Instead of being used for recording the time of sporting competitions, the apparatus according to the invention permits as well recording the time of any phenomenon. It can be used, for instance, for studying the movement of a body going at full speed, such as an airplane or a projectile.

While a representative embodiment has been shown for the purpose of illustrating the invention, it will be apparent to those skilled in the art that various changes and modifications may be made therein without departing from the spirit or scope of the invention.

What I claim is:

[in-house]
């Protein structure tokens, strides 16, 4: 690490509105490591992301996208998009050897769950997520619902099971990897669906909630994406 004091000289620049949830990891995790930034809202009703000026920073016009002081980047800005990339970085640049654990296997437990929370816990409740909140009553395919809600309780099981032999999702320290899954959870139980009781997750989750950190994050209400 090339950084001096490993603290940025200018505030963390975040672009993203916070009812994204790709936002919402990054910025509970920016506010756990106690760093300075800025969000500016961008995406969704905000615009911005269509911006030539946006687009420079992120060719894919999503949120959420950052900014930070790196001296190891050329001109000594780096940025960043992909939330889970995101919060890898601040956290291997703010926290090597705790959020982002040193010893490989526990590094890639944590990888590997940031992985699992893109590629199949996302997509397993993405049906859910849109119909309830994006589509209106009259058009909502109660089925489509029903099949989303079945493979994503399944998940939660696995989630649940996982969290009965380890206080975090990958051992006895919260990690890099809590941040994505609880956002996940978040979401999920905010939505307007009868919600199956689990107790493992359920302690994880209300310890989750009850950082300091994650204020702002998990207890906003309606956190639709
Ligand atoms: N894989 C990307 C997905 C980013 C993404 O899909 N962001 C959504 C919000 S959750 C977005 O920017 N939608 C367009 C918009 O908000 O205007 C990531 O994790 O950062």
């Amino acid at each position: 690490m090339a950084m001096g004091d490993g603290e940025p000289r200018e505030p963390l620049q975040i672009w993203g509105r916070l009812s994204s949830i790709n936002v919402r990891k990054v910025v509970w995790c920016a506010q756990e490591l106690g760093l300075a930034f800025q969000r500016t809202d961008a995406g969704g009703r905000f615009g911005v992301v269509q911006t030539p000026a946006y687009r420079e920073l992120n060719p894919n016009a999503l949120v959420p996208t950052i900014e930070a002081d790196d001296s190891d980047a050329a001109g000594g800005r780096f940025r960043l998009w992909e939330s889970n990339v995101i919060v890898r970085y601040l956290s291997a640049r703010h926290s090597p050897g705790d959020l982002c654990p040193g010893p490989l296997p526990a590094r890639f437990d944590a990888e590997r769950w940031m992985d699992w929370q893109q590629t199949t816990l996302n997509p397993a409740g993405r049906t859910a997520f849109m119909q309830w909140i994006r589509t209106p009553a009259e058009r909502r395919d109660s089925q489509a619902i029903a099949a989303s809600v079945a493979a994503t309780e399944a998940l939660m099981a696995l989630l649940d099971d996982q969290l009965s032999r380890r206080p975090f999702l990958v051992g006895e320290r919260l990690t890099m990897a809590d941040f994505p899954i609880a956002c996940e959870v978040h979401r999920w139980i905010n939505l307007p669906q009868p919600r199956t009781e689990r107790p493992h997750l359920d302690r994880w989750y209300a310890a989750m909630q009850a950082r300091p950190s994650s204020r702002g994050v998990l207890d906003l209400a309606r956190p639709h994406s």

1. A precision photographic time recording device accurate to onetenth of a second comprising a camera adapted to receive a strip of film, film advancing means for the camera, start and stop means for the film advancing means, shadow producing means adapted to produce a shadow line formed of collinear straight line segments separated by projections for providing indications of timed intervals on film in the camera, including an electromagnet, an armature for the electromagnet, a stretched wire having one end attached to the armature, slotted means interposed between the wire and the film, chronograph time indicating means, a fiyback hand and a sweep second hand for the chronograph, electrically operated start and stop means for the chronograph, electrically operated stop means for the flyback hand, a geared wheel for the chronograph, at least one pin on the geared wheel, first intermittent electric contact making means actuable by the pin on the wheel of the chronograph for controlling the electromagnet of the shadow producing means, second intermittent electric contact means actuable by the pin on the wheel of the chronograph for controlling the starting position of the first intermittent contact making means, the electrically operated starting means operable to start the chronograph at the beginning of the timed interval and the film advancing means manually started thereafter, double contact switch means including first and second contacts, the first contact of the double contact switch energizing the shadow producing electromagnet circuit, the second contact of the double contact switch energizing the fiyback stop means, whereby the elapsed time is given by the combined reading of the chronograph and the projections of the shadow line on the film, the double contact switch stopping the flyback hand and simultaneously starting the shadow producing means for the indication on the film.